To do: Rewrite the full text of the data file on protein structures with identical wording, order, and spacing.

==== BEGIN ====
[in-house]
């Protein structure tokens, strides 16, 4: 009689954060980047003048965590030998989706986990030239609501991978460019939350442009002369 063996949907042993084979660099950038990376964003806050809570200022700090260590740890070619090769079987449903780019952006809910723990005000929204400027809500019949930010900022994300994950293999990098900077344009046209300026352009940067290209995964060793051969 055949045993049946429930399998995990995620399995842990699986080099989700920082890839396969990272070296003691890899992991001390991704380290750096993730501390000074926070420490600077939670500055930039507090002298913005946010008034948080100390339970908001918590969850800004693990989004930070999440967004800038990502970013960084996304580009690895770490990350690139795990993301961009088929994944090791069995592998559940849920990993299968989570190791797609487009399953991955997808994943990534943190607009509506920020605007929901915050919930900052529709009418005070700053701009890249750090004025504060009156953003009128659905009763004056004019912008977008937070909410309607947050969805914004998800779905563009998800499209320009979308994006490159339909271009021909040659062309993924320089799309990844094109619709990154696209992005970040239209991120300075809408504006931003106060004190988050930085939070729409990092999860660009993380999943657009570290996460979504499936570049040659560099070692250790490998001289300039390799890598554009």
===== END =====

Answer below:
[in-house]
């Protein structure tokens, strides 16, 4: 009689954060980047003048965590030998989706986990030239609501991978460019939350442009002369 063996949907042993084979660099950038990376964003806050809570200022700090260590740890070619090769079987449903780019952006809910723990005000929204400027809500019949930010900022994300994950293999990098900077344009046209300026352009940067290209995964060793051969 055949045993049946429930399998995990995620399995842990699986080099989700920082890839396969990272070296003691890899992991001390991704380290750096993730501390000074926070420490600077939670500055930039507090002298913005946010008034948080100390339970908001918590969850800004693990989004930070999440967004800038990502970013960084996304580009690895770490990350690139795990993301961009088929994944090791069995592998559940849920990993299968989570190791797609487009399953991955997808994943990534943190607009509506920020605007929901915050919930900052529709009418005070700053701009890249750090004025504060009156953003009128659905009763004056004019912008977008937070909410309607947050969805914004998800779905563009998800499209320009979308994006490159339909271009021909040659062309993924320089799309990844094109619709990154696209992005970040239209991120300075809408504006931003106060004190988050930085939070729409990092999860660009993380999943657009570290996460979504499936570049040659560099070692250790490998001289300039390799890598554009």